|photo by Eric The Fish (2011)||via PhotoRee|
Using the Manchester United - Liverpool game as his drawing board, Correspondent Scott presents his most fair and balanced piece yet:
There is no Rooney, no Nani and no Chicharito in Manchester United’s starting eleven when Liverpool hosts the reigning champions at Anfield. Is this, as Kevin Keegan is reported to have said, an insult? No, I’d say it is an opportunity. Unfortunately, it is an opportunity wasted. A win would put Liverpool back in the title hunt but poor finishing dooms them to continue their fight for European play next year.
The first fifteen minutes see no real chances by either tentative side and is most notable for a few phantom fouls and Patrice Evra’s yellow card miming skills, for which he receives an official consultation. Even through the following fifteen minutes, Liverpool look disjointed, with the reliable and crafty Jose Enrique being the only bright spot. But right around the half hour mark Liverpool begins to pull it together and only four minutes later have a first real chance at goal when Luis Suarez inexplicably pulls the ball back to his weaker left foot before cannoning directly into David De Gea. For the balance of the half, Liverpool is clearly playing better – winning the ball back quickly and pressing relentlessly. Nevertheless, as the halftime whistle blows, Liverpool has still failed to capitalize on the fact that United’s three best players are on the bench.
The second half starts with both teams pressuring the ball and space is limited. Dirk Kuyt’s header toward goal that is blocked by the arm of Jonny Evans is a good no-call by the referee, as there is clearly no intent and the arm is only slightly away from the body (the Dutchman’s protestations notwithstanding). Jordan Henderson comes on in the 57th minute for Lucas Leiva who is riding a yellow card. Liverpool continues to look the better team but need to score.
Evra seems to give Suarez a taste of his own medicine, going down as if a bullet from a revolver strikes his knee rather than the foot of said Uruguayan. Now the referee calls both of them over but Evra won’t let it go. Suarez not only gets his goat, but also his cow and several other farm animals before the Frenchman receives a yellow card. We later find that Evra claims that Suarez repeatedly used the N-word. I really hope he didn’t but I have my doubts about the toothful dynamo.
Around about the 68th minute everything changes. Charlie Adam, showing great skill, dribbles toward the box as Rio Ferdinand steps up. Then, depending on your point of view, either Ferdinand catches Adam’s foot with an ill-conceived and poorly-timed challenge, or a well-rewarded dive ensues. I watched the replay no fewer than 15 times and it is hard to tell if Rio catches the edge of Adam’s foot. But given that I’ve never observed Adam diving before (and my clear bias) I give him the benefit of the doubt - such bias and conclusion not being congruent with the libelous accusations made by my esteemed colleague (he of this eponymous blog).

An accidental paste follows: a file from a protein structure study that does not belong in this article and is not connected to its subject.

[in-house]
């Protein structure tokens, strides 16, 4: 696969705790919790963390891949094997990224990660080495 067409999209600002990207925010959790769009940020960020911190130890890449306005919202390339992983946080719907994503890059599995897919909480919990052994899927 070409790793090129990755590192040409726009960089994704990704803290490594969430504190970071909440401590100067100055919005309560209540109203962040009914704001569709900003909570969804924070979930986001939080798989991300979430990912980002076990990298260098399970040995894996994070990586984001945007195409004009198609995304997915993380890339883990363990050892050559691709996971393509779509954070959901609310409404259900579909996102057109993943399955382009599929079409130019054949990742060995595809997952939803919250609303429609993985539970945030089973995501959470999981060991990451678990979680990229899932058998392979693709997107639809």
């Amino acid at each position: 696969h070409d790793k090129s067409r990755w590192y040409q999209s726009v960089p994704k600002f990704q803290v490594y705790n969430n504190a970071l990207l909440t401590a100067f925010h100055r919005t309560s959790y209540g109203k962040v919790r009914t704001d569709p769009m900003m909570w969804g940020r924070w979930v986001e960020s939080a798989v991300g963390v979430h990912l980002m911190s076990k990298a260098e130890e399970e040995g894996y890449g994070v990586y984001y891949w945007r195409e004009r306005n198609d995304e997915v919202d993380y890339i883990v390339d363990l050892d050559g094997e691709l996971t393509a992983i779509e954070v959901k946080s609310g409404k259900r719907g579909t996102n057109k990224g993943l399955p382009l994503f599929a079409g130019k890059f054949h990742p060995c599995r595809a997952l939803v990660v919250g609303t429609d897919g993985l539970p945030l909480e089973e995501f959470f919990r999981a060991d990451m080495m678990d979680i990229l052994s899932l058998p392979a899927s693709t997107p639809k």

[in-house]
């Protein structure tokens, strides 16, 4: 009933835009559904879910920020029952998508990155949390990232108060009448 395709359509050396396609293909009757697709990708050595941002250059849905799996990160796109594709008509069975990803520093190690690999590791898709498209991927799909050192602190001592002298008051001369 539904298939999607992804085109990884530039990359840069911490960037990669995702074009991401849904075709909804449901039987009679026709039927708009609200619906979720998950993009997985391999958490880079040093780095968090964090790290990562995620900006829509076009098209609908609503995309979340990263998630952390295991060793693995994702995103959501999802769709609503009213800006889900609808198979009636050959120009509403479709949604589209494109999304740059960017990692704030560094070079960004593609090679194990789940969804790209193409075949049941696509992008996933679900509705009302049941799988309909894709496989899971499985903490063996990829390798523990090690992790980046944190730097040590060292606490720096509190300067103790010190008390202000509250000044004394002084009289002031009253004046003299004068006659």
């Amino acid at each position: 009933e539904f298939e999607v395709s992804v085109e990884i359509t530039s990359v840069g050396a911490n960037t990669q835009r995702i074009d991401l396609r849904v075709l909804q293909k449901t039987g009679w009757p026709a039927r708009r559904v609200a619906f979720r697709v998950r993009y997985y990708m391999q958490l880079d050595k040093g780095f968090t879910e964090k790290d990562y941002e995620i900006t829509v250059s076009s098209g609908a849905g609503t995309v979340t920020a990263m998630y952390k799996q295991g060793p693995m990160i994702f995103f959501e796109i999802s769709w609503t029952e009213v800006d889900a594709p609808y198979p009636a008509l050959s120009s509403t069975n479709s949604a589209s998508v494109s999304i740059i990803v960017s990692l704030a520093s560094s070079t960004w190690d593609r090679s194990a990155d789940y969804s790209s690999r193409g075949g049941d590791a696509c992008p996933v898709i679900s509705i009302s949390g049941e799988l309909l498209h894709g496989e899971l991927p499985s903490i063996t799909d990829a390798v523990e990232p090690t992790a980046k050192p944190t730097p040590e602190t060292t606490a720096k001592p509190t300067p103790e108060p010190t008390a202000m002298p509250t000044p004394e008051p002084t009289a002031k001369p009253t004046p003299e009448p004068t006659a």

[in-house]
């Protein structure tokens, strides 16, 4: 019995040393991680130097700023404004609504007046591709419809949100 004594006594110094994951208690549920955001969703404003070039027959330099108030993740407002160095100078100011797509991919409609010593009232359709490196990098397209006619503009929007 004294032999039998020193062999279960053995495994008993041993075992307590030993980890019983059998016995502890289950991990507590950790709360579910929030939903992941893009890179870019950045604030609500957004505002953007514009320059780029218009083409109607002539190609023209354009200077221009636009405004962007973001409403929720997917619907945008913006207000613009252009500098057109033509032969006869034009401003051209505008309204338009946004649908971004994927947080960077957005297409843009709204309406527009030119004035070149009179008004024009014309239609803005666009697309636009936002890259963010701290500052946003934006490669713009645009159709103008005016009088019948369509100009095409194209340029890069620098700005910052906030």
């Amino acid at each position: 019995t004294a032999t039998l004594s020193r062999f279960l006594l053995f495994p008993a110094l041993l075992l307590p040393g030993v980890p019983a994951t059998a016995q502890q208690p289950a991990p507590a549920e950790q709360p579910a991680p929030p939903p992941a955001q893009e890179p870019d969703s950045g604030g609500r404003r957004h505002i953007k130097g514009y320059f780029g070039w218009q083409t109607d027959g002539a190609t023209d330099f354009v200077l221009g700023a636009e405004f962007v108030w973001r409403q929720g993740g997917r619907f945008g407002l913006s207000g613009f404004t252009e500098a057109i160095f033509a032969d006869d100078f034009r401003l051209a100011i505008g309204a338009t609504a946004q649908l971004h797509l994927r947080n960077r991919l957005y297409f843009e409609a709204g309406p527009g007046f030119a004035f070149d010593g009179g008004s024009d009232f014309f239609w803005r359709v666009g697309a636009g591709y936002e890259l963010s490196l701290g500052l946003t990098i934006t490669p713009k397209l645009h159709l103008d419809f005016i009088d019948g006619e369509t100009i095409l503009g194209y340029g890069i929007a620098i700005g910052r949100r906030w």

Helping the referee see a foul is part of the game – which is very different from trying to get him to see a foul that never was, a la Suarez (which apparently rubbed off on Stuart Downing). For the record, I’m all for retroactive yellow cards for diving. Quite frankly, as an ambassador of the game in my small circle of the world, diving is an embarrassment.
Meanwhile, back on the pitch, when Ryan Giggs protects the family jewels, creating a crack in the wall through which the talismanic (a cliché, but apt) Steven Gerrard threads his scoring effort, screams and clapping ricochet around my empty home, mocking my euphoria. And really, when you think about it – clapping all alone?
Twenty minutes until the final whistle is encouraging – but what is not is Wayne Rooney and Nani entering the game, with Chicharito warming up on the sideline. And for the next 12 minutes Manchester United press as Liverpool shrink back to their own half, content to see if they can just hang on. But as any sports fan knows, such defensive tactics never work and, after the Mexican comes on in the 75th minute, it is only 5 minutes later before he adds to his tally for the season and ties the game with a goal that is even more impressive when viewed later, not only for his uncanny anticipation but also for his ability to escape Martin Skrtel’s embrace.
While United is improved with all three of their superstars on the pitch, after the tying goal Liverpool is once again the better team. In the final 10 minutes, Liverpool creates four clear opportunities to win while United doesn’t manage any. That they fail to convert any of these chances merely underscores the kind of day it is. No matter your allegiance, it’s hard to deny that Rooney’s most notable play during his 20 minutes on the pitch was a defensive header inside his own six yard box.
It also says something that Manchester United’s man of the match was their goalkeeper. Speaking of whom….De Gea is the real deal. I was one of the many reserving judgment on the Spaniard after he seemed to lack composure during the first couple of games. But he has found his confidence and has settled down to be United’s savior, perhaps aided by sticky fingers from a certain now-infamous donut.
But no points are awarded for playing better than the other team. Goals matter and Liverpool didn’t score enough, despite a surfeit of chances. The opportunity was there….and it was wasted.
This is farlieonfootie for October 20.